This was probably the most challenging hike I’ve done since I started hiking, with the exception of Sky Meadows (which I made before I started tracking things, and before I was really prepared.)
Getting to the hike itself was a little bit of an adventure, as it doesn’t start from Skyline Drive, but at the end of Keyser Run Road in the back of random neighborhoods near Washington, VA. Part of the hike itself consists of what used to be the continuation of that road before the area was turned into a park.
So, the hike. It starts out more or less gently for about the first quarter mile, but then becomes increasingly difficult up until around the 2 mile mark. The hike parallels Keyser Run up a narrow gorge, so even though the trail is mostly well marked, it’s almost impossible to miss the trail because there’s nowhere else to go.
There were points where I had to do hand-over-hand climbing, and at least one spot that I had to boost the dog to help him up a ledge that was too high for him. He’s a medium, 50 pound dog, so most things don’t bother him, but this particular part was a little challenging.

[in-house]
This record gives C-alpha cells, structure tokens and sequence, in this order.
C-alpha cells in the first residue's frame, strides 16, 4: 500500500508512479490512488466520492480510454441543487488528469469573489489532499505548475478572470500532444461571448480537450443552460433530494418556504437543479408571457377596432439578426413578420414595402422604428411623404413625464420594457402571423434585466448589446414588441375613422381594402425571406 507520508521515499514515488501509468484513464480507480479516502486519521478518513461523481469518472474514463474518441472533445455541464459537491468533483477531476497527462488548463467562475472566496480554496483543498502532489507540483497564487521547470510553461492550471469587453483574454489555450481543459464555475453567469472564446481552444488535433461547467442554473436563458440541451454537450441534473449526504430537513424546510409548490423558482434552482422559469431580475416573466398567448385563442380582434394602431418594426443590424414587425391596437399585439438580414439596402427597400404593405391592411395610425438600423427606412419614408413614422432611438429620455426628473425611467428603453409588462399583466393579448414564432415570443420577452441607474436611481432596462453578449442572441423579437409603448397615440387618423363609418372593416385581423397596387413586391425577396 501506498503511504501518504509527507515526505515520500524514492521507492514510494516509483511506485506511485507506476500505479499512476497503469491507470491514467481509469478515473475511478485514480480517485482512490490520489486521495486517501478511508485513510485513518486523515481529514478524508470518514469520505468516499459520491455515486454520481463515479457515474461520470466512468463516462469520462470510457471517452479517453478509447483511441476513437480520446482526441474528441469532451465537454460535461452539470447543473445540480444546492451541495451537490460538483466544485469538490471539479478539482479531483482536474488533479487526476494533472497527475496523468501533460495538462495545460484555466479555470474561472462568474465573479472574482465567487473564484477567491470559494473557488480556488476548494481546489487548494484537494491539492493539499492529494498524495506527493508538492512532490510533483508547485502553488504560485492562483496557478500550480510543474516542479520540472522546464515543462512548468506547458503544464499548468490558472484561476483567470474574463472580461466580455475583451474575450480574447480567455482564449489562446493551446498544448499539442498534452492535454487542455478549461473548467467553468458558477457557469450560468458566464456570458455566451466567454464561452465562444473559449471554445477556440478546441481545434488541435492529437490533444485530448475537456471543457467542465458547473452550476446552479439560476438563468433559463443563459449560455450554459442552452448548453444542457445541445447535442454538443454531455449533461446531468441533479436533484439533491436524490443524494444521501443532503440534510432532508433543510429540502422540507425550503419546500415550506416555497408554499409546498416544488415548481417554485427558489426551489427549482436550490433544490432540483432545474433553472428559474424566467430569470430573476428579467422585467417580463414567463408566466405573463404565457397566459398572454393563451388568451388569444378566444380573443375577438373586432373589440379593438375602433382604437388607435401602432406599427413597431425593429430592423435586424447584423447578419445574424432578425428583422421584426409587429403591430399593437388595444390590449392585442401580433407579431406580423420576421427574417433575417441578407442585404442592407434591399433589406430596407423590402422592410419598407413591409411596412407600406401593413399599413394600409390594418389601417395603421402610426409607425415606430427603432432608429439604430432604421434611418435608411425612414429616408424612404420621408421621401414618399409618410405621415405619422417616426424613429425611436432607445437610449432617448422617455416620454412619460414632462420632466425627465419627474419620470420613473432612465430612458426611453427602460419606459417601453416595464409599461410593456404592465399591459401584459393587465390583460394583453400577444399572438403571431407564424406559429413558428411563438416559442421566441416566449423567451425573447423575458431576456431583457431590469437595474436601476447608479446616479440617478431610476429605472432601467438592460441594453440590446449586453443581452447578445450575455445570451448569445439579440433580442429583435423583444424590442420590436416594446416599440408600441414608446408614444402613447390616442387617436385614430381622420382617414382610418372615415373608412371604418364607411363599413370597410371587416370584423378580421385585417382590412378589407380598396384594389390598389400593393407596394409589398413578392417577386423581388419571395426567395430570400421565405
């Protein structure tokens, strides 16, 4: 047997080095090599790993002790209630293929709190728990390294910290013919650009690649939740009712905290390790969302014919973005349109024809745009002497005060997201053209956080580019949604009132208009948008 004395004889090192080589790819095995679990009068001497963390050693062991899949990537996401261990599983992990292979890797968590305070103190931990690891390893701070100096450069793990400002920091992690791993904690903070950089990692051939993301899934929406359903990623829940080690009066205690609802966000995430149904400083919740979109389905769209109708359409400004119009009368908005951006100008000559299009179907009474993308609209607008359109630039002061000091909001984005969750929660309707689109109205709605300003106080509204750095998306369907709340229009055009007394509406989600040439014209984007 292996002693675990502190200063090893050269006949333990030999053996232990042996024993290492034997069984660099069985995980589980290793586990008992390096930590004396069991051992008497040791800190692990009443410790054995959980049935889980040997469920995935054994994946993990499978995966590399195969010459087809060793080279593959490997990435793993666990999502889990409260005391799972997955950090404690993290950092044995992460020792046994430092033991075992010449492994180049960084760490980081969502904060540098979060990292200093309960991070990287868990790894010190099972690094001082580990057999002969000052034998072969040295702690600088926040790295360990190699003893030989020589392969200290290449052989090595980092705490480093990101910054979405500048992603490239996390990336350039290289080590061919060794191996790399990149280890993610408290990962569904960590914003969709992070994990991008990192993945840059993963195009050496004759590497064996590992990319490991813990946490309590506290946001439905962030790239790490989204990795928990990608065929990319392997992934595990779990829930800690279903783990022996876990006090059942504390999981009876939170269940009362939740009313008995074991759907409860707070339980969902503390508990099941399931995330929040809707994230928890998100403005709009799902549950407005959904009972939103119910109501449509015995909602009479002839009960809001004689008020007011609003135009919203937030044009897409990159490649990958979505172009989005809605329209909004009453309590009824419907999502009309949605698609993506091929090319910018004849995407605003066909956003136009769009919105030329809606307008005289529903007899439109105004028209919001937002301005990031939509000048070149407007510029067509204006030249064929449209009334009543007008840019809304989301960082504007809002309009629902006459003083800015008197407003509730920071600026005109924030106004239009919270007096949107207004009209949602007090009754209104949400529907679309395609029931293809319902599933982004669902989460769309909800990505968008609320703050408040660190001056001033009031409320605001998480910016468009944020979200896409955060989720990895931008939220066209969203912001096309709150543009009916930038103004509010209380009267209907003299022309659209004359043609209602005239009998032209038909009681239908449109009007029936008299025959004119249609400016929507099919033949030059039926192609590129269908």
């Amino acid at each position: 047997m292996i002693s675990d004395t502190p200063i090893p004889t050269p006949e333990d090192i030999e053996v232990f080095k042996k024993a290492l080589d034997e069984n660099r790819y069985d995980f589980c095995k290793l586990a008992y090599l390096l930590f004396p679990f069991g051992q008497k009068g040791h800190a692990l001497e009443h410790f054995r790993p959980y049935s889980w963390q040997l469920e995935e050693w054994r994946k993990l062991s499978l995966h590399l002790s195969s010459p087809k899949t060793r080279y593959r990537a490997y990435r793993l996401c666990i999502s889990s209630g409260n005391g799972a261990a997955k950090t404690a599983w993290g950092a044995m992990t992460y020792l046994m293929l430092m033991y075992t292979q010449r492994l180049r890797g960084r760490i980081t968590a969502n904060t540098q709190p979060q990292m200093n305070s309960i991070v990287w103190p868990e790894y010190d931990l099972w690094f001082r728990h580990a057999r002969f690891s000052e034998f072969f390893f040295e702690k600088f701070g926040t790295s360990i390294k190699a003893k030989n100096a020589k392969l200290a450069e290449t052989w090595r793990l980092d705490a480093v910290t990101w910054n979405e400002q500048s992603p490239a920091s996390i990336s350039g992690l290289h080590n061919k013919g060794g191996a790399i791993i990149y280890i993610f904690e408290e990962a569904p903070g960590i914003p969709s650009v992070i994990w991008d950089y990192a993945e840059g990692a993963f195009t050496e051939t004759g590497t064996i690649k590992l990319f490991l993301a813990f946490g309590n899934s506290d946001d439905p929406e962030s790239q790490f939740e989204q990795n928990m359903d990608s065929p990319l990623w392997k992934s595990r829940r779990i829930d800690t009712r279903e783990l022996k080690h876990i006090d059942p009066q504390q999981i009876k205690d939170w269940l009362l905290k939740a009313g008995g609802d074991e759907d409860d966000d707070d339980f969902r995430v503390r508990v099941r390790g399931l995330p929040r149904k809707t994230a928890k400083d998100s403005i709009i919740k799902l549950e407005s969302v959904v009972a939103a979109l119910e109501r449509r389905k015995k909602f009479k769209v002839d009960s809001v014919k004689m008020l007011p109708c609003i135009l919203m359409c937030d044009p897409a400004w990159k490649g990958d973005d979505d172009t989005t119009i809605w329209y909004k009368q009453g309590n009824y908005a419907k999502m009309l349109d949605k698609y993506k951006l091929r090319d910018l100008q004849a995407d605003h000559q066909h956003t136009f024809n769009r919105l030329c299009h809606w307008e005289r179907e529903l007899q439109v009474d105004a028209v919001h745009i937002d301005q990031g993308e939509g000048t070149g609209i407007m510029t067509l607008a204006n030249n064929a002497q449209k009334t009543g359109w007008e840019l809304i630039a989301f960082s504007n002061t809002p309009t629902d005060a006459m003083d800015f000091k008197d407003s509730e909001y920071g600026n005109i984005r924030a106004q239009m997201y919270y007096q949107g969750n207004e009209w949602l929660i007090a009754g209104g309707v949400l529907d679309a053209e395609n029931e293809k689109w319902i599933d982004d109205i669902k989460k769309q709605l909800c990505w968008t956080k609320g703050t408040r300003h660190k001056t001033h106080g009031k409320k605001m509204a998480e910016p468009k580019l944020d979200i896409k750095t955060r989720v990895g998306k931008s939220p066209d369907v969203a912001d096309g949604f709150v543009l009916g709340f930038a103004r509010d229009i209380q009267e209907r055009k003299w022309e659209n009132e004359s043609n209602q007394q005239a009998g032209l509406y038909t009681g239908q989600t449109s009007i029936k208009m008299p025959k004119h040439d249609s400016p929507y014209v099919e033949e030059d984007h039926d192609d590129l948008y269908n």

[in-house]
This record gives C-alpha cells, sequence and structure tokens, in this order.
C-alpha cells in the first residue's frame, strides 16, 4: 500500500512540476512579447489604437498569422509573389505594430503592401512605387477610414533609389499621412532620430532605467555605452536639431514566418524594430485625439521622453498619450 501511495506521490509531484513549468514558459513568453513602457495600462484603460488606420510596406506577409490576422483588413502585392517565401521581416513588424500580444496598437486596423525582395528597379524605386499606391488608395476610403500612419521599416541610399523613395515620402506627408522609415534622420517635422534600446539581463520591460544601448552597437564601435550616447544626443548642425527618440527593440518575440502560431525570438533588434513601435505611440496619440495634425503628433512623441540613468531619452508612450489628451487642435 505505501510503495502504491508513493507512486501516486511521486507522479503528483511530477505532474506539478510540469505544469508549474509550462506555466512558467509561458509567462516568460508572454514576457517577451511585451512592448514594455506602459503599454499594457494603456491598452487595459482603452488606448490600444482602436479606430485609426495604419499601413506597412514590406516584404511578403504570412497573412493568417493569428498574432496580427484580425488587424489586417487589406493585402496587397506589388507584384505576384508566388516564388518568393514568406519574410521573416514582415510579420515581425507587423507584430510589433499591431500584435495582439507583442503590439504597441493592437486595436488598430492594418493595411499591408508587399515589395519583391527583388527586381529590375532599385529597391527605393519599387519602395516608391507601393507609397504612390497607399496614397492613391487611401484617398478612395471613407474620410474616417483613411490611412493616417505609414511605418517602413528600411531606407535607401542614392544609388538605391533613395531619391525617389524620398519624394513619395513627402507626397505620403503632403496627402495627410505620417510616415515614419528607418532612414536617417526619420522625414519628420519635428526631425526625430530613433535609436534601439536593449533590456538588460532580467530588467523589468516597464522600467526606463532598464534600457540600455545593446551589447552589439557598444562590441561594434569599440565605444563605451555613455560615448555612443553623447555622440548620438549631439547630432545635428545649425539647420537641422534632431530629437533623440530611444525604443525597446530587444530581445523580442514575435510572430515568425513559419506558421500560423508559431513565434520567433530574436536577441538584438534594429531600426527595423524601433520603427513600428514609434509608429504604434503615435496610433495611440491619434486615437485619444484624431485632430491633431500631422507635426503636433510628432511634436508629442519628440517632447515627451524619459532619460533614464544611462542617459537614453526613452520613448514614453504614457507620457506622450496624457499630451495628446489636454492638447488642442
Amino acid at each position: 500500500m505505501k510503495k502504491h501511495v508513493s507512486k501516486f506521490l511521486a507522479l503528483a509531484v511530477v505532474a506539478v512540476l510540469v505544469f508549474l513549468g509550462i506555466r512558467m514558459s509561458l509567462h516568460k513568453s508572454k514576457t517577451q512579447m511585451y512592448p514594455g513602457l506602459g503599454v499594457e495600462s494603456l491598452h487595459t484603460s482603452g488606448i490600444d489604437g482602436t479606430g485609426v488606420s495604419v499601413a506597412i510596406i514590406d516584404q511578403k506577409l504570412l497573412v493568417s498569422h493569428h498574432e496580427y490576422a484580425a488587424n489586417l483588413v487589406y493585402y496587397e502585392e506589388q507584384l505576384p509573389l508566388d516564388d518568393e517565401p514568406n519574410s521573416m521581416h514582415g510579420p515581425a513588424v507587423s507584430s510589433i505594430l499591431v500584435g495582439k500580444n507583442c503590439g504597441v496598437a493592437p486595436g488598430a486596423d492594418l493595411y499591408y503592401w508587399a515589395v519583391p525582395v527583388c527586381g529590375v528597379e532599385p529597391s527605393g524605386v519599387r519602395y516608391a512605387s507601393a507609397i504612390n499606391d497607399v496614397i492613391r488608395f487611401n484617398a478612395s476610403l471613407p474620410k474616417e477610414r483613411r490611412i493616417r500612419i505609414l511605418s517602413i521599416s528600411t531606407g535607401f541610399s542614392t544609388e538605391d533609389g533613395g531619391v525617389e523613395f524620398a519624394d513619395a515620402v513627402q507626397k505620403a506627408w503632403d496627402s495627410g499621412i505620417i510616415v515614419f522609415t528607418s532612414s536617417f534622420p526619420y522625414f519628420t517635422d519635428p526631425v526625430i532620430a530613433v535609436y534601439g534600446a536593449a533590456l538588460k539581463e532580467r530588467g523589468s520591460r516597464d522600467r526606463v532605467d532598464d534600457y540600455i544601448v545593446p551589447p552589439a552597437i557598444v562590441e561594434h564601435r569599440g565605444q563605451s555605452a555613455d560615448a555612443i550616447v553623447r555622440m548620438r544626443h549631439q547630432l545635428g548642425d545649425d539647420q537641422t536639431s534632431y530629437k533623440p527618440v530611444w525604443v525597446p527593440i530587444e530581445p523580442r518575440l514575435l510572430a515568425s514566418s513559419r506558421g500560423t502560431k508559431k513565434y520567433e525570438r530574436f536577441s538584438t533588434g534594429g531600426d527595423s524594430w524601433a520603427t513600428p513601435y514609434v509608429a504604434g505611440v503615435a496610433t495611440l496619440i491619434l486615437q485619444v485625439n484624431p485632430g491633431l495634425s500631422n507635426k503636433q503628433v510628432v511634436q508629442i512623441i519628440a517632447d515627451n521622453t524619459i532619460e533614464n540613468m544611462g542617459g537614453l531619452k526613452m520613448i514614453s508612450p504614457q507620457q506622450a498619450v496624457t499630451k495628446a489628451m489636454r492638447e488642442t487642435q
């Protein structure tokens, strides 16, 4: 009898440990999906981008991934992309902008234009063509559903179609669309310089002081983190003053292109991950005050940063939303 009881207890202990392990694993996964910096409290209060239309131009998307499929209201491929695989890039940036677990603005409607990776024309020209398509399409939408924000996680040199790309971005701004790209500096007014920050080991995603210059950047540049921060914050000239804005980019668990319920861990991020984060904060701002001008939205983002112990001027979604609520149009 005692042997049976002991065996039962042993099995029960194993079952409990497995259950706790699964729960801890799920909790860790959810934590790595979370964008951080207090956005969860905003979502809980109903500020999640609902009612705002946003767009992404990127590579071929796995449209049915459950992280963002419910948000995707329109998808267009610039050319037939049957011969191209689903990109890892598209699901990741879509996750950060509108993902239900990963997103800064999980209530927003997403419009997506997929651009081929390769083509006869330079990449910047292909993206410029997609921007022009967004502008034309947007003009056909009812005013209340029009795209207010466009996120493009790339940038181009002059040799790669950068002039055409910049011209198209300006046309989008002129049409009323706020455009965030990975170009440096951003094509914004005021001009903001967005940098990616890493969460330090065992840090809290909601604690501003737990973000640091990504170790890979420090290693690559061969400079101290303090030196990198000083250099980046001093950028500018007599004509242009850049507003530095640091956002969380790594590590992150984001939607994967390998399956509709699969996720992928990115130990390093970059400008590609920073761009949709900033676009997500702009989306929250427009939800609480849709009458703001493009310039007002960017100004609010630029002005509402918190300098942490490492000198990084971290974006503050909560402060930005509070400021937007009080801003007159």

The challenge was worth it, though. Although I suspect it’s nicer in the springtime when more water is flowing, almost every few feet there was a little cascade, waterfall, rill or some other vista of falling water. There was a constant gurgling, trickling sound. I almost got tired of taking pictures.
It was rough going for a bit, I had to take constant breaks so that I could catch my breath. Even though the temperature was in the 70s F, it felt as warm as some of the hotter summer hikes due to the exertion. I was definitely glad when I hit the junction called Fourway.
From Fourway, it was pretty much smooth sailing and downhill all the way to the end, down fire roads. I did encounter an equestrian doing laps on the road, for which she apologized. I told her I was perfectly fine with her riding up and down the road, although my dog had never seen a horse before. I think he thought it was some sort of large dog, and he wanted to make friends.
I am doubly glad she was there because she mentioned that there was a group of four bears along the trail ahead of me, but her horse had scared them off. I am a little nervous about bear encounters, as though where I grew up was next to and surrounded by National parks, there haven’t been any bears repopulating them.
I passed by a cemetery along the way as well, it was very well maintained. It made me a little sad to think about all the people who used to live within the bounds of the park that had their land seized and were basically kicked out, but on the other hand it was for a very good cause, and most of the time you can’t really tell that anyone ever lived in Shenandoah.
The leaves are just starting to barely turn up here. Hopefully soon, I will be seeing spectacular colors on my hikes.
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